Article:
Angiotensin II-Receptor Antagonists: An Overview

Raquel Dina and Mahtab Jafari

Disclosures

Am J Health Syst Pharm. 2000;57(13) 

In This Article

Irbesartan

Irbesartan (Avapro, Bristol-Myers Squibb) is a long-acting nonpeptide AT-II type 1-receptor antagonist with a plasma half-life of 11-15 hours. Irbesartan has no active metabolites and is 90% protein bound. The drug is absorbed rapidly after oral administration and has a bioavailability of 60-80%, the highest in its class.[37] Food intake has no effect on absorption. After oral administration, peak plasma concentrations are achieved in two hours. Irbesartan undergoes hepatic metabolism via glucuronide conjugation and oxidation; no active metabolites have been identified. After administration of a single 150-mg dose of irbesartan, 20% of the dose is excreted renally and about 30% is excreted in the bile.[b] In vitro studies indicate that oxidation of irbesartan occurs primarily via CYP2C9. Warfarin and digoxin appear to have a negligible effect on CYP2C9 metabolism of irbesartan. When potential drug interactions were explored in patients taking warfarin, hydrochlorothiazide, or digoxin concurrently with irbesartan, no changes in the pharmacokinetics of digoxin or the pharmacodynamic effects of warfarin (prothrombin time) were noted.[38]

Antihypertensive effects are seen within two weeks of initiating therapy, with maximum effects occurring at between two and six weeks.[39,40,41] Effects on blood pressure are dose dependent over the range of 75-300 mg.[42,43] However, data from various double-blind, placebo-controlled trials show that daily doses of 150-300 mg, administered once daily or in divided doses, will effectively reduce blood pressure by 3.1-6.1 mm Hg.[42] The addition of hydrochlorothiazide 6.25-25 mg/day to irbesartan 75-300 mg/day further decreases blood pressure [40,44,45] to the same extent as treatment with enalapril 20-40 mg.[46]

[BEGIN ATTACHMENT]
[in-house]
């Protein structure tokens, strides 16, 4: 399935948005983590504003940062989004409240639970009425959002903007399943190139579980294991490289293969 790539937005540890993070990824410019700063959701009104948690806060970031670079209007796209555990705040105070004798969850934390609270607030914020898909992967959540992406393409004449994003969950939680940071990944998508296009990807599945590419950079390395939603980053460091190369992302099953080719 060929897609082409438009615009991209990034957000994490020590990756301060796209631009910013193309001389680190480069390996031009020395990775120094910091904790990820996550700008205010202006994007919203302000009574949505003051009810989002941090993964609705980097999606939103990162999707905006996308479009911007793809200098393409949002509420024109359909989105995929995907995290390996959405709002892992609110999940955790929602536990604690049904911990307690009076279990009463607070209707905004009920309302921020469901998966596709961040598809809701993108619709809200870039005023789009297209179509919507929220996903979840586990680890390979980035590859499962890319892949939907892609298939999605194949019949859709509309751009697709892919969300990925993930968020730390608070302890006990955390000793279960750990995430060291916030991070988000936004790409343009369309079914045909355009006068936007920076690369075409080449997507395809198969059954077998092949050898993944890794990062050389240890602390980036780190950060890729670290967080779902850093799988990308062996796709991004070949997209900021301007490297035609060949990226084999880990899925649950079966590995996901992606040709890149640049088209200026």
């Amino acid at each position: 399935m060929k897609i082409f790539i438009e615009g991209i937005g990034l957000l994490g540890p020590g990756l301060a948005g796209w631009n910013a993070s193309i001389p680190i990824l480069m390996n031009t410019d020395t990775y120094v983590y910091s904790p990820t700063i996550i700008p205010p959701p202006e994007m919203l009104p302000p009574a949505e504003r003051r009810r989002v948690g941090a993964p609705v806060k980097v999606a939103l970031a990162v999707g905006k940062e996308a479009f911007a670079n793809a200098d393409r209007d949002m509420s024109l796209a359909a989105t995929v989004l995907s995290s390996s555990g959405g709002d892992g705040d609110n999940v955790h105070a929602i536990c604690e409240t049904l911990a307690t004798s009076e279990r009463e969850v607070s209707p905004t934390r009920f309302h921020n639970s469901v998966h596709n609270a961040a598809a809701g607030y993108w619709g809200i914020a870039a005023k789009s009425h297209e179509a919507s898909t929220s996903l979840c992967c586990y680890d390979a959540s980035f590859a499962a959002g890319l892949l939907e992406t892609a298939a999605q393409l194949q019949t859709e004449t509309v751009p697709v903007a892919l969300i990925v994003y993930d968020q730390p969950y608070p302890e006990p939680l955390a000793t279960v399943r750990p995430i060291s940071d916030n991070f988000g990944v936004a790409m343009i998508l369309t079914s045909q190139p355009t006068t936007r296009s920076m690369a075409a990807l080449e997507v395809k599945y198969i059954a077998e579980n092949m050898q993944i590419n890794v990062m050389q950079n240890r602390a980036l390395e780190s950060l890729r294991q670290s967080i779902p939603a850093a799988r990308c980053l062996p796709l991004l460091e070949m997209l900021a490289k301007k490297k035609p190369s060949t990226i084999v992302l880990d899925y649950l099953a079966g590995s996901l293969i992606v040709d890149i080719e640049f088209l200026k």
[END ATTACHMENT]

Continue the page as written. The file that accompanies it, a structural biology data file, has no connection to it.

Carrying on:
In clinical studies of irbesartan there was no relationship between the dosage and the overall frequency of adverse reactions. The rates of serious adverse events were similar for irbesartan (1.0%) and placebo (1.9%).[47] The most common adverse reactions were headache (12% rate for irbesartan, 17% for placebo) and upper-respiratory- tract infection (9.0% for irbesartan, 5.1% for placebo).

The recommended starting dosage of irbesartan is 150 mg once daily; the dosage may be increased to 300 mg once daily with or without food for patients who require further blood pressure reduction. The starting dosage does not need to be reduced in the elderly or in patients with hepatic impairment or mild to severe renal impairment. Hydrochlorothiazide has an additive blood pressure-lowering effect, and the combination of irbesartan and hydrochlorothiazide may be useful when blood pressure is not controlled by irbesartan alone.[40,44,45]

Irbesartan may also be administered with other antihypertensive agents. When irbesartan therapy is discontinued, the dosage does not need to be tapered, regardless of the daily dose administered, because abrupt withdrawal of the drug is not associated with an increase in blood pressure.[40] Likewise, loss of blood pressure regulation should not occur if a dose is missed.

Irbesartan is available as a single-ingredient product and in combination with hydrochlorothiazide (Avalide, Bristol-Myers Squibb; irbesartan 150 mg plus hydrochlorothiazide 12.5 mg and irbesartan 300 mg plus hydrochlorothiazide 12.5 mg). Use of this combination product should be reserved for patients who have not achieved the desired blood pressure-lowering effect with irbesartan monotherapy. It is recommended that this product be started at one tablet once daily. The maximum effect on blood pressure should be attained two to four weeks after therapy begins. No dosage adjustment is necessary in patients with hepatic impairment; however, the combination product is not recommended in patients with renal impairment (CL cr , <30 mL/min).

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